How electronic monitoring sets people on parole up to fail
In her column for the New York Times in November, Michelle Alexander looked at how reform efforts in recent years often offer the “digital prisons” of ankle bracelets and GPS monitoring as an alternative to “brick-and-mortar” jails. Alexander focused on bail reform efforts but spoke more generally about how e-carceration leaves people and entire communities “subject to perpetual criminalization, surveillance, monitoring and control.” [Michelle Alexander / New York Times]
On Feb. 22, the Illinois House Judiciary Committee held a hearing on the electronic monitoring of people on mandatory supervised release. About 2,400 people in Illinois wear electronic monitoring devices, after they have been released upon completion of their prison sentences. Witnesses testified about how electronic monitoring, and the restrictions on movement that accompany it, make re-entry more challenging; the enormous power it gives to parole officers; and the high costs to the state, which relies on it despite little definitive evidence that electronic monitoring reduces the recidivism of people on parole. [Lee V. Gaines / NPR Illinois]
Electronic monitoring curtails people’s movement and intrudes in their lives in unjustifiable, even inhumane, ways. Nicole Davis testified about her uncle who was diagnosed with late-stage cancer not long after his release from prison. Because he was under electronic monitoring and often unable to get permission to leave home, he missed doctor’s appointments. He died after he had been home just two months. After he died, his family had to wait for the monitoring device to be removed from his body before he could be cremated. It was two months before it was removed. [Lee V. Gaines / NPR Illinois]
Research published by the Pew Charitable Trusts in 2016 showed that more than 125,000 people nationwide were under electronic monitoring in 2015, up from 53,000 in 2005, an increase of nearly 140 percent. The increase was driven by a sharp rise in the use of GPS tracking devices—88,000 in 2015, compared to 2,900 a decade earlier. All 50 states and the District Columbia place people released pretrial, people on probation, and people on parole under electronic monitoring. The brief noted the lack of robust evidence supporting electronic monitoring as a way to reduce recidivism: “Although some research suggests that electronic monitoring can help reduce reoffending rates, the expanded use of these technologies has occurred largely in the absence of data demonstrating their effectiveness for various types of offenders at different stages of the criminal justice process.” [Pew Charitable Trusts]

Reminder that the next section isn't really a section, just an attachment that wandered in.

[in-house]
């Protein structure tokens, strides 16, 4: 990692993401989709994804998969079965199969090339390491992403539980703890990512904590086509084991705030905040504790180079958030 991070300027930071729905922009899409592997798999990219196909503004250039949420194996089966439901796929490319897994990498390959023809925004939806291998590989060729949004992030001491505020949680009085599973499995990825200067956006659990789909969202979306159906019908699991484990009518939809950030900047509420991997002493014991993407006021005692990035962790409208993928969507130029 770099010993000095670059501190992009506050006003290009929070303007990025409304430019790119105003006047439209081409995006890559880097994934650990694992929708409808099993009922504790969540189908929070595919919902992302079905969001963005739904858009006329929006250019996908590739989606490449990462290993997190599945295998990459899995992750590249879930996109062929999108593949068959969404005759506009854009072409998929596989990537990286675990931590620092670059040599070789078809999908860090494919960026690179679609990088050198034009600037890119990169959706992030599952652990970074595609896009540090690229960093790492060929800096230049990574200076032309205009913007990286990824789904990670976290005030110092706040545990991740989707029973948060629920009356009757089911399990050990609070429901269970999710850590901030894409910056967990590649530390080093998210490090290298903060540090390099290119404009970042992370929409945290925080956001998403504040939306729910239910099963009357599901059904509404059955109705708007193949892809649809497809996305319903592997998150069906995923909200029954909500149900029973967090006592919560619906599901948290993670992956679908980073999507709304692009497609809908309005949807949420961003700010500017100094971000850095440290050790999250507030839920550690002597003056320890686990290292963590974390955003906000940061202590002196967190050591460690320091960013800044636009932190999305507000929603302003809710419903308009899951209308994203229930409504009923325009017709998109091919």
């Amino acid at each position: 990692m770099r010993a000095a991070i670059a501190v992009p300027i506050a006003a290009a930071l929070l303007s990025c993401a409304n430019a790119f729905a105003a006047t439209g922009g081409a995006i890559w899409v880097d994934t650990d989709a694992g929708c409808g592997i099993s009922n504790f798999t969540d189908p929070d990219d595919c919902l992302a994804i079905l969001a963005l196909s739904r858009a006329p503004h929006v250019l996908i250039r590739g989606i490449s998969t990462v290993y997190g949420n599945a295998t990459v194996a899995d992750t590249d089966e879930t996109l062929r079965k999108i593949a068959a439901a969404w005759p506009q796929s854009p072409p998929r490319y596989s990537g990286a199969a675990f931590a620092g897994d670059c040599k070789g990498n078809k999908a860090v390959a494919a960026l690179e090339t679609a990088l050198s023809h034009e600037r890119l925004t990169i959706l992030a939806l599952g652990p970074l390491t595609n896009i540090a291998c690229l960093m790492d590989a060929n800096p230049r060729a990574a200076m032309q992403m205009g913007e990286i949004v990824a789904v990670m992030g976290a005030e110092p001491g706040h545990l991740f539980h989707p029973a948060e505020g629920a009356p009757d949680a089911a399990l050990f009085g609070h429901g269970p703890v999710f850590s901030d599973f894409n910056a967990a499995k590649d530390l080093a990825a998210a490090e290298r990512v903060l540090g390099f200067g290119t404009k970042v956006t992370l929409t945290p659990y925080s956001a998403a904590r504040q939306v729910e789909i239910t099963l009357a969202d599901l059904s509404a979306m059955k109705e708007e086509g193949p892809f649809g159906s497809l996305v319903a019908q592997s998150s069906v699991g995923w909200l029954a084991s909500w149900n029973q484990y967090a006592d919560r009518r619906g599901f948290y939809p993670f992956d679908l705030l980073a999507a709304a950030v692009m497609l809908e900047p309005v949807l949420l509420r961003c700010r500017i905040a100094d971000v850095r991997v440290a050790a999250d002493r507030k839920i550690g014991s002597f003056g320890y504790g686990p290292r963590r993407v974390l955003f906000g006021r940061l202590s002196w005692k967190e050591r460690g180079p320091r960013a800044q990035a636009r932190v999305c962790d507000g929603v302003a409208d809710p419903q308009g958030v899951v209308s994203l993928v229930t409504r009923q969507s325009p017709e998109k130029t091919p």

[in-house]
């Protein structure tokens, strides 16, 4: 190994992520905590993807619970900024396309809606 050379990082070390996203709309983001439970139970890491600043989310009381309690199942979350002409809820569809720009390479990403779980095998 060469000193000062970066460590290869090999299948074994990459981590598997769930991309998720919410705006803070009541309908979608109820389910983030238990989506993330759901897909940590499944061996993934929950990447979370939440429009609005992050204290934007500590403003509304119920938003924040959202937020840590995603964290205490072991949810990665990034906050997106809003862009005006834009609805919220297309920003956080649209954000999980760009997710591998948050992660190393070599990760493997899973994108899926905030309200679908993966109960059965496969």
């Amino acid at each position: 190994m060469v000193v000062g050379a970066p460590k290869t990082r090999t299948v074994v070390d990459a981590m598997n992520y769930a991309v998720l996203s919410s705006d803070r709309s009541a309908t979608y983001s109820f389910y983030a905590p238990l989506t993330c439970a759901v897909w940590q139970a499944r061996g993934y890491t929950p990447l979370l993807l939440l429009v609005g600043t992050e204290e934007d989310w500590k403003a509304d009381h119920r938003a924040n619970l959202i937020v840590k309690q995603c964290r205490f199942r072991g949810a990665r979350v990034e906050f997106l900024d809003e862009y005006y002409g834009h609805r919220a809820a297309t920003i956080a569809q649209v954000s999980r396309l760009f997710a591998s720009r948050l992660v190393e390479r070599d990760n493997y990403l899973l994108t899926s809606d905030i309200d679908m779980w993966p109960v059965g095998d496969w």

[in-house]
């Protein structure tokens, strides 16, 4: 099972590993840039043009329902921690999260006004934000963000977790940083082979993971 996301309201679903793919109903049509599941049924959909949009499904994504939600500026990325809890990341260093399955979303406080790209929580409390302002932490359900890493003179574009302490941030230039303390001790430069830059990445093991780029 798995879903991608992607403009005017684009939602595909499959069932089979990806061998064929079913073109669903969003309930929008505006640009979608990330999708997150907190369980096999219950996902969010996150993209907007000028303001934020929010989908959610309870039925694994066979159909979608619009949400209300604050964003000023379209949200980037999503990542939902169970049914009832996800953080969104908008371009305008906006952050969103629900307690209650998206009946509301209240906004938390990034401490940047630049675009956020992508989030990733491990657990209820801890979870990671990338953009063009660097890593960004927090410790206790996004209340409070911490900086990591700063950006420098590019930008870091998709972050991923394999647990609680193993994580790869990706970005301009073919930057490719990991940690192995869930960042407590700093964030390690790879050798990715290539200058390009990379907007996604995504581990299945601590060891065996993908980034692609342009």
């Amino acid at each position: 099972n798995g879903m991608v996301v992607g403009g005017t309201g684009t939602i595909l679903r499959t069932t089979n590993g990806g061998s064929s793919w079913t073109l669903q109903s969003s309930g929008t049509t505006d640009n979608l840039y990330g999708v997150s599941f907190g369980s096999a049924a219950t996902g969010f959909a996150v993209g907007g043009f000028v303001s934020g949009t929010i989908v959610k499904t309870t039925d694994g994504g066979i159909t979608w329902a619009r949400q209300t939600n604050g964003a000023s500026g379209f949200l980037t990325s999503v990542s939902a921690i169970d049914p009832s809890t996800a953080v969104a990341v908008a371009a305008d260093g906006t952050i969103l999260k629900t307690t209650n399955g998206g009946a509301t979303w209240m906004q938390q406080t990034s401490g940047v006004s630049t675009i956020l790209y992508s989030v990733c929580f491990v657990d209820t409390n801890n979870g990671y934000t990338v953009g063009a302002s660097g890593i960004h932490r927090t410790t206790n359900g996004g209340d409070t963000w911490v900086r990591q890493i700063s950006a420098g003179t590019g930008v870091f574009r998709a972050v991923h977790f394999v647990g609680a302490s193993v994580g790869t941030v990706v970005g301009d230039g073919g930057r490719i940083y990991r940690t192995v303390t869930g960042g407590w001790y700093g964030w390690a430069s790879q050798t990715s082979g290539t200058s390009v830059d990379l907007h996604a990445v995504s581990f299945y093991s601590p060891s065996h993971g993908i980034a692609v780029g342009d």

A recent report by the Center for Media Justice calls for an end to the electronic monitoring of people under parole supervision. “Of all the conditions imposed on individuals on parole,” the authors write, “likely none is more intrusive, punitive and dehumanizing than electronic monitoring.” While their criticisms of electronic monitoring extend beyond the post-release context, “we believe that EM applied to individuals on parole presents some unique features which make this issue warrant immediate attention.” [Center for Media Justice] See also Last week, The Appeal looked at how in Cook County, Illinois, more than 2,700 people are under electronic monitoring pretrial.